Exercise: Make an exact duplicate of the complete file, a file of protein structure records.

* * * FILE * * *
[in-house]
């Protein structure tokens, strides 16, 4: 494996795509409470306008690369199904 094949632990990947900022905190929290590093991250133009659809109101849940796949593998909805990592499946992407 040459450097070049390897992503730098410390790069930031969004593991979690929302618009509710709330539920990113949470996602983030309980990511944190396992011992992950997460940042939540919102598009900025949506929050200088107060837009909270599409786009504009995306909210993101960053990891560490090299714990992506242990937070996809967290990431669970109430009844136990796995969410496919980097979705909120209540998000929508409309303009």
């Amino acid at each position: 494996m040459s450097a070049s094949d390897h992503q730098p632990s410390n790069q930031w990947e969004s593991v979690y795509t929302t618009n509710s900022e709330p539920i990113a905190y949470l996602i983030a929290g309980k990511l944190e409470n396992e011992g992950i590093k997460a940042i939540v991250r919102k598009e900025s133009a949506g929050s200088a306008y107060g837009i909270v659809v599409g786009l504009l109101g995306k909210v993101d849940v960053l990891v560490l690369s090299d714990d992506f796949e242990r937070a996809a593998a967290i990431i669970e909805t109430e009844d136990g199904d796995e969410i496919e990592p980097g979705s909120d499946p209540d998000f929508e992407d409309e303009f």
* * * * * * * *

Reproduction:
[in-house]
């Protein structure tokens, strides 16, 4: 494996795509409470306008690369199904 094949632990990947900022905190929290590093991250133009659809109101849940796949593998909805990592499946992407 040459450097070049390897992503730098410390790069930031969004593991979690929302618009509710709330539920990113949470996602983030309980990511944190396992011992992950997460940042939540919102598009900025949506929050200088107060837009909270599409786009504009995306909210993101960053990891560490090299714990992506242990937070996809967290990431669970109430009844136990796995969410496919980097979705909120209540998000929508409309303009």
């Amino acid at each position: 494996m040459s450097a070049s094949d390897h992503q730098p632990s410390n790069q930031w990947e969004s593991v979690y795509t929302t618009n509710s900022e709330p539920i990113a905190y949470l996602i983030a929290g309980k990511l944190e409470n396992e011992g992950i590093k997460a940042i939540v991250r919102k598009e900025s133009a949506g929050s200088a306008y107060g837009i909270v659809v599409g786009l504009l109101g995306k909210v993101d849940v960053l990891v560490l690369s090299d714990d992506f796949e242990r937070a996809a593998a967290i990431i669970e909805t109430e009844d136990g199904d796995e969410i496919e990592p980097g979705s909120d499946p209540d998000f929508e992407d409309e303009f």